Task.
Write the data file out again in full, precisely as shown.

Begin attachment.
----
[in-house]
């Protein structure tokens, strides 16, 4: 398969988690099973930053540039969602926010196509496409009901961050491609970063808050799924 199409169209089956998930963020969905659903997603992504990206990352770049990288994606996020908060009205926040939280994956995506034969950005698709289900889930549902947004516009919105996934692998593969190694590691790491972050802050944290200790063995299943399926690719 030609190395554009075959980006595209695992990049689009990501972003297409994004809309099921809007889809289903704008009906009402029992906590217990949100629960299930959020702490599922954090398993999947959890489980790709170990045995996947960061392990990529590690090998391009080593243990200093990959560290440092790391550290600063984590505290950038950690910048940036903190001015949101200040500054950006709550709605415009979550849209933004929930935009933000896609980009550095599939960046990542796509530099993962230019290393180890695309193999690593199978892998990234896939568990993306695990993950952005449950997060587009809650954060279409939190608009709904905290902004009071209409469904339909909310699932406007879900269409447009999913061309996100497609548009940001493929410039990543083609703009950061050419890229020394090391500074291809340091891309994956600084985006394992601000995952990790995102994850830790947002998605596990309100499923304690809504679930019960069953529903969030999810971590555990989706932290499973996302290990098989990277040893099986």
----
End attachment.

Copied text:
[in-house]
């Protein structure tokens, strides 16, 4: 398969988690099973930053540039969602926010196509496409009901961050491609970063808050799924 199409169209089956998930963020969905659903997603992504990206990352770049990288994606996020908060009205926040939280994956995506034969950005698709289900889930549902947004516009919105996934692998593969190694590691790491972050802050944290200790063995299943399926690719 030609190395554009075959980006595209695992990049689009990501972003297409994004809309099921809007889809289903704008009906009402029992906590217990949100629960299930959020702490599922954090398993999947959890489980790709170990045995996947960061392990990529590690090998391009080593243990200093990959560290440092790391550290600063984590505290950038950690910048940036903190001015949101200040500054950006709550709605415009979550849209933004929930935009933000896609980009550095599939960046990542796509530099993962230019290393180890695309193999690593199978892998990234896939568990993306695990993950952005449950997060587009809650954060279409939190608009709904905290902004009071209409469904339909909310699932406007879900269409447009999913061309996100497609548009940001493929410039990543083609703009950061050419890229020394090391500074291809340091891309994956600084985006394992601000995952990790995102994850830790947002998605596990309100499923304690809504679930019960069953529903969030999810971590555990989706932290499973996302290990098989990277040893099986």